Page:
UPDATE FROM THE WILDEST AFRICA

I have very exciting news!

Firstly, the manual is out.

Secondly, I will, through ALERT and funded by Chengeta, be training the Malawi National Parks and Wildlife Department Anti Poaching Units.

Thirdly, through ALERT and funded by Chengeta, under UN OPS, be training the Guinea Parks Ranger Officers in Anti Poaching.

More to come soon too! In the meantime I hope you enjoy the full stories below..

Best wishes and thank you for all your support. We are doing great things together!

Rory

July 20 2014

Africa’s wildlife is under attack from poachers, and many species face imminent extinction if the killing continues at current rates.
The campaign group Save the Elephants estimates that between 2010 and 2012, 33,000 elephants were slaughtered for their ivory each year. Last year, 1,004 rhino were killed in South Africa alone. In the Central African region the illegal bush-meat trade totals up to 3.4 million tonnes per year, with poachers targeting primates, antelope, carnivores, rodents and fish.
Wildlife loss however is dwarfed by the illegal trade in flora. Currently, up to 90% of wood and wild plant products are believed to come from illegal sources.
With a projected human population increase in Africa of another 1.1 billion people by 2050, and increasing global demand for Africa’s wildlife products, continued poaching will lead to widespread extinction and large-scale deforestation, with impacts felt globally.
To address this complex issue, the African Lion & Environmental Research Trust (ALERT) and Chengeta Wildlife have published “A Field Manual for Anti-Poaching Activities”. The first publication of its kind, the manual presents the most comprehensive and pragmatic doctrine ever devised to bring the practice of poaching under control. Further, this doctrine utilises existing local resources and personnel with objective and low-cost solutions.
The doctrine has been developed by Rory Young of Bannon-Tighe Global Assessment Group –himself a professional tracker with 25 years’ experience, alongside a number of security professionals with experience in investigations, special operations, law enforcement, and S.W.A.T. training doctrines. The combined experience of these contributors has created a doctrine capable of tackling poaching from every angle and at every step of the process.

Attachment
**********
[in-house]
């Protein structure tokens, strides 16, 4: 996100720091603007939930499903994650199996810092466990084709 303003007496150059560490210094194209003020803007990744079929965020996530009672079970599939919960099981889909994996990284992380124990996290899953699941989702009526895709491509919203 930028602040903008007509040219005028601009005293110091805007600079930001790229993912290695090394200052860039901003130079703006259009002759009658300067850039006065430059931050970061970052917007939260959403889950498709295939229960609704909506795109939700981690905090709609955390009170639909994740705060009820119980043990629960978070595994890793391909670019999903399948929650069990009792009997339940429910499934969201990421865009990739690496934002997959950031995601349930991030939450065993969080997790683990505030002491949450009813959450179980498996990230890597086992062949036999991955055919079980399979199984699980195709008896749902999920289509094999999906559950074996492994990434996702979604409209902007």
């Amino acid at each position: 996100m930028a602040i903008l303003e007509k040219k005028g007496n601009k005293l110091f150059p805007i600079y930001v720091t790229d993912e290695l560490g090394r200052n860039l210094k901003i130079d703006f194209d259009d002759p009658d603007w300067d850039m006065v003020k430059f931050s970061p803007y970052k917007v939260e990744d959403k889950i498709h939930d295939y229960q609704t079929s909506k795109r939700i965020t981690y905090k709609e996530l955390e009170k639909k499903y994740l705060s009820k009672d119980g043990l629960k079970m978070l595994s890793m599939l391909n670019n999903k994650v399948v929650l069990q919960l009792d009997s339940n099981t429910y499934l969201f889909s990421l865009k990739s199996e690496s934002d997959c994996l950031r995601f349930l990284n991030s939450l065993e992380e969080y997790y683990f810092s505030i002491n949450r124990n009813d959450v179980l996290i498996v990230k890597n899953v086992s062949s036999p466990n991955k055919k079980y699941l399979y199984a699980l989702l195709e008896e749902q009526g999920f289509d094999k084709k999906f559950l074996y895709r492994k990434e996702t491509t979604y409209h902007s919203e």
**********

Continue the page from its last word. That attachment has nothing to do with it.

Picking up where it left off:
David Youldon, Chief Operating Officer for the Zambian based ALERT says, “Right now, organizations often end up latching onto some expensive technology or super-warrior as the magic formula to tackling the issues of wildlife protection. Generally, the feeling is that soldiers are the people for the job, and the troops are being sent in more and more. There are also many programs where serving and former foreign military men train scouts according to established military doctrine. This is just not the answer. Most of these troops are sent out and cannot find the “enemy”. They patrol around and around without ever even seeing a poacher. This is because poachers, although often skilled fighters, are not conducting a military campaign – and they are past masters at not being found. Conventional military practices do not apply. What is needed in this struggle is a comprehensive doctrine, developed specifically for the complex and organized crime that poaching is, and that addresses all the problems with objective and inexpensive solutions.”
Co-author Rory Young explained that through ALERT he intends to provide training free of charge to Africa’s anti-poaching units to increase their effectiveness. The doctrine and training includes: pro-active and reactive investigation techniques to understand the movements, areas of operation and modus operandi of poachers; surveillance and tracking skills to locate the poachers – developed with many years’ experience and incorporating aspects of anthropology, podiatry and forensic science; apprehension techniques to ensure a safe and effective method to capture poachers; and most importantly, how to prevent poaching in the first place. He says, “Training is conducted within local and international laws and adapted to local conditions and sensitivities. Wherever possible local trainers are to be used, and, the training of local individuals able to provide future training, is always the primary goal. What we need is for these improved techniques to spread like wild-fire.”